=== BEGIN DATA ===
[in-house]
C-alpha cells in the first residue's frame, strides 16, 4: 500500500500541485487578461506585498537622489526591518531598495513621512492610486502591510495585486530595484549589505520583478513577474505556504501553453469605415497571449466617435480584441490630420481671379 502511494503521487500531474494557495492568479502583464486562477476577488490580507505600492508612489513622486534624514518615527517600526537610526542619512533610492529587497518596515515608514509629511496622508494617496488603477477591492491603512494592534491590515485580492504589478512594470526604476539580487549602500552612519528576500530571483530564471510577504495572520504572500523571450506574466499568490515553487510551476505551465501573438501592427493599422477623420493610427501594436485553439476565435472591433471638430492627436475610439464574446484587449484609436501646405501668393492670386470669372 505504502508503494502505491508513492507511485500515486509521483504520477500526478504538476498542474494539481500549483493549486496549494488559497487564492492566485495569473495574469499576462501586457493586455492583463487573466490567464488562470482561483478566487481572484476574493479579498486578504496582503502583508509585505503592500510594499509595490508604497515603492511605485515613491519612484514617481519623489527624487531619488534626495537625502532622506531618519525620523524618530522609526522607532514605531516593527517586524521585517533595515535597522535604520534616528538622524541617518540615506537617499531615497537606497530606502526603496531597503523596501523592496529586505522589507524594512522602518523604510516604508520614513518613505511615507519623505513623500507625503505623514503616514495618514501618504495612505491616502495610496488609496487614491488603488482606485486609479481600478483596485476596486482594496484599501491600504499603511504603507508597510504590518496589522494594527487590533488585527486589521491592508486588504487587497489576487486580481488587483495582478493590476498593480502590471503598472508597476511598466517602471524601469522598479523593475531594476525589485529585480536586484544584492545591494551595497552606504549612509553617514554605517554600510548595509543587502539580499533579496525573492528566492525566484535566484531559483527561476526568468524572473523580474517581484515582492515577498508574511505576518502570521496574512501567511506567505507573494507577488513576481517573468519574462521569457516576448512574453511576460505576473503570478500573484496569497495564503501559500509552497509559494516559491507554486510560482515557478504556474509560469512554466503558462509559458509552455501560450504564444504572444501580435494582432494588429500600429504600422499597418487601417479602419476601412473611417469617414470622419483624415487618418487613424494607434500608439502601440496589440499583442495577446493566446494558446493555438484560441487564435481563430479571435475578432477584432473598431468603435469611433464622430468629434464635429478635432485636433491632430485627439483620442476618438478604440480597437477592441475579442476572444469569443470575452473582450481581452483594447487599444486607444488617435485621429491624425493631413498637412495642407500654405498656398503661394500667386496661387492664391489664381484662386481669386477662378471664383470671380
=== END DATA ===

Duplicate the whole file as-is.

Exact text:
[in-house]
C-alpha cells in the first residue's frame, strides 16, 4: 500500500500541485487578461506585498537622489526591518531598495513621512492610486502591510495585486530595484549589505520583478513577474505556504501553453469605415497571449466617435480584441490630420481671379 502511494503521487500531474494557495492568479502583464486562477476577488490580507505600492508612489513622486534624514518615527517600526537610526542619512533610492529587497518596515515608514509629511496622508494617496488603477477591492491603512494592534491590515485580492504589478512594470526604476539580487549602500552612519528576500530571483530564471510577504495572520504572500523571450506574466499568490515553487510551476505551465501573438501592427493599422477623420493610427501594436485553439476565435472591433471638430492627436475610439464574446484587449484609436501646405501668393492670386470669372 505504502508503494502505491508513492507511485500515486509521483504520477500526478504538476498542474494539481500549483493549486496549494488559497487564492492566485495569473495574469499576462501586457493586455492583463487573466490567464488562470482561483478566487481572484476574493479579498486578504496582503502583508509585505503592500510594499509595490508604497515603492511605485515613491519612484514617481519623489527624487531619488534626495537625502532622506531618519525620523524618530522609526522607532514605531516593527517586524521585517533595515535597522535604520534616528538622524541617518540615506537617499531615497537606497530606502526603496531597503523596501523592496529586505522589507524594512522602518523604510516604508520614513518613505511615507519623505513623500507625503505623514503616514495618514501618504495612505491616502495610496488609496487614491488603488482606485486609479481600478483596485476596486482594496484599501491600504499603511504603507508597510504590518496589522494594527487590533488585527486589521491592508486588504487587497489576487486580481488587483495582478493590476498593480502590471503598472508597476511598466517602471524601469522598479523593475531594476525589485529585480536586484544584492545591494551595497552606504549612509553617514554605517554600510548595509543587502539580499533579496525573492528566492525566484535566484531559483527561476526568468524572473523580474517581484515582492515577498508574511505576518502570521496574512501567511506567505507573494507577488513576481517573468519574462521569457516576448512574453511576460505576473503570478500573484496569497495564503501559500509552497509559494516559491507554486510560482515557478504556474509560469512554466503558462509559458509552455501560450504564444504572444501580435494582432494588429500600429504600422499597418487601417479602419476601412473611417469617414470622419483624415487618418487613424494607434500608439502601440496589440499583442495577446493566446494558446493555438484560441487564435481563430479571435475578432477584432473598431468603435469611433464622430468629434464635429478635432485636433491632430485627439483620442476618438478604440480597437477592441475579442476572444469569443470575452473582450481581452483594447487599444486607444488617435485621429491624425493631413498637412495642407500654405498656398503661394500667386496661387492664391489664381484662386481669386477662378471664383470671380